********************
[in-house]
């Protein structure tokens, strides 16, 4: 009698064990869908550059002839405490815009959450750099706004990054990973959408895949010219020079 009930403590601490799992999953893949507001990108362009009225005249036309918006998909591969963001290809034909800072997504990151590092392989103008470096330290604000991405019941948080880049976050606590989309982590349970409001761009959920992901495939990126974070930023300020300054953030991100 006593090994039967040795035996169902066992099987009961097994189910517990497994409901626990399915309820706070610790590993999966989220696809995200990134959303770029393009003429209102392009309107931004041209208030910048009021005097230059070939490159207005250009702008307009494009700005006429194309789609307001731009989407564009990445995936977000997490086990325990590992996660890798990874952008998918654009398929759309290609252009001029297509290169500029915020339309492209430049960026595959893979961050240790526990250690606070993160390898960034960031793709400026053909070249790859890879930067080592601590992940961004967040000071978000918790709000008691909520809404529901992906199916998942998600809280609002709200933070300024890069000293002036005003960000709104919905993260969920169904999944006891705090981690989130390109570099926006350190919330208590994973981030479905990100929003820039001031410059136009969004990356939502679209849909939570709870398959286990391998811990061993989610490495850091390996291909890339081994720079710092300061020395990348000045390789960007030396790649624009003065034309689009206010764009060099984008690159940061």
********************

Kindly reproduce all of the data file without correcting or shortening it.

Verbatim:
[in-house]
């Protein structure tokens, strides 16, 4: 009698064990869908550059002839405490815009959450750099706004990054990973959408895949010219020079 009930403590601490799992999953893949507001990108362009009225005249036309918006998909591969963001290809034909800072997504990151590092392989103008470096330290604000991405019941948080880049976050606590989309982590349970409001761009959920992901495939990126974070930023300020300054953030991100 006593090994039967040795035996169902066992099987009961097994189910517990497994409901626990399915309820706070610790590993999966989220696809995200990134959303770029393009003429209102392009309107931004041209208030910048009021005097230059070939490159207005250009702008307009494009700005006429194309789609307001731009989407564009990445995936977000997490086990325990590992996660890798990874952008998918654009398929759309290609252009001029297509290169500029915020339309492209430049960026595959893979961050240790526990250690606070993160390898960034960031793709400026053909070249790859890879930067080592601590992940961004967040000071978000918790709000008691909520809404529901992906199916998942998600809280609002709200933070300024890069000293002036005003960000709104919905993260969920169904999944006891705090981690989130390109570099926006350190919330208590994973981030479905990100929003820039001031410059136009969004990356939502679209849909939570709870398959286990391998811990061993989610490495850091390996291909890339081994720079710092300061020395990348000045390789960007030396790649624009003065034309689009206010764009060099984008690159940061």